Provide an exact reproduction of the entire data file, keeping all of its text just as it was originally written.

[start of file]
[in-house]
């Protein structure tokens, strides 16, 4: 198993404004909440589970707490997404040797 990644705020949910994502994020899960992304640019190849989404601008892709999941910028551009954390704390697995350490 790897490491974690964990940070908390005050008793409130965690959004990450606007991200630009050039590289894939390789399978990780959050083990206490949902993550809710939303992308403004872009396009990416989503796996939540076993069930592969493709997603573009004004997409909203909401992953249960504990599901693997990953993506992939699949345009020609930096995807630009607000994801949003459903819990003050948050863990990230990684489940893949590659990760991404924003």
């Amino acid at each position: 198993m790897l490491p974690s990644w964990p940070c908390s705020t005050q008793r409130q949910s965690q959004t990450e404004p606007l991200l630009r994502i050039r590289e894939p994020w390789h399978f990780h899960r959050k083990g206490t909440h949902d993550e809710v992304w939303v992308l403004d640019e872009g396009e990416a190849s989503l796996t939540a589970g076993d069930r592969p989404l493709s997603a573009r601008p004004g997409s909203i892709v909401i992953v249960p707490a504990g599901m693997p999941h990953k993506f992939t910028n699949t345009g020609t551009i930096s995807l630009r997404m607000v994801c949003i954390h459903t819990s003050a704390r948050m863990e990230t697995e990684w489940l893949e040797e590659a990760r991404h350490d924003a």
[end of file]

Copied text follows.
[in-house]
């Protein structure tokens, strides 16, 4: 198993404004909440589970707490997404040797 990644705020949910994502994020899960992304640019190849989404601008892709999941910028551009954390704390697995350490 790897490491974690964990940070908390005050008793409130965690959004990450606007991200630009050039590289894939390789399978990780959050083990206490949902993550809710939303992308403004872009396009990416989503796996939540076993069930592969493709997603573009004004997409909203909401992953249960504990599901693997990953993506992939699949345009020609930096995807630009607000994801949003459903819990003050948050863990990230990684489940893949590659990760991404924003």
């Amino acid at each position: 198993m790897l490491p974690s990644w964990p940070c908390s705020t005050q008793r409130q949910s965690q959004t990450e404004p606007l991200l630009r994502i050039r590289e894939p994020w390789h399978f990780h899960r959050k083990g206490t909440h949902d993550e809710v992304w939303v992308l403004d640019e872009g396009e990416a190849s989503l796996t939540a589970g076993d069930r592969p989404l493709s997603a573009r601008p004004g997409s909203i892709v909401i992953v249960p707490a504990g599901m693997p999941h990953k993506f992939t910028n699949t345009g020609t551009i930096s995807l630009r997404m607000v994801c949003i954390h459903t819990s003050a704390r948050m863990e990230t697995e990684w489940l893949e040797e590659a990760r991404h350490d924003a």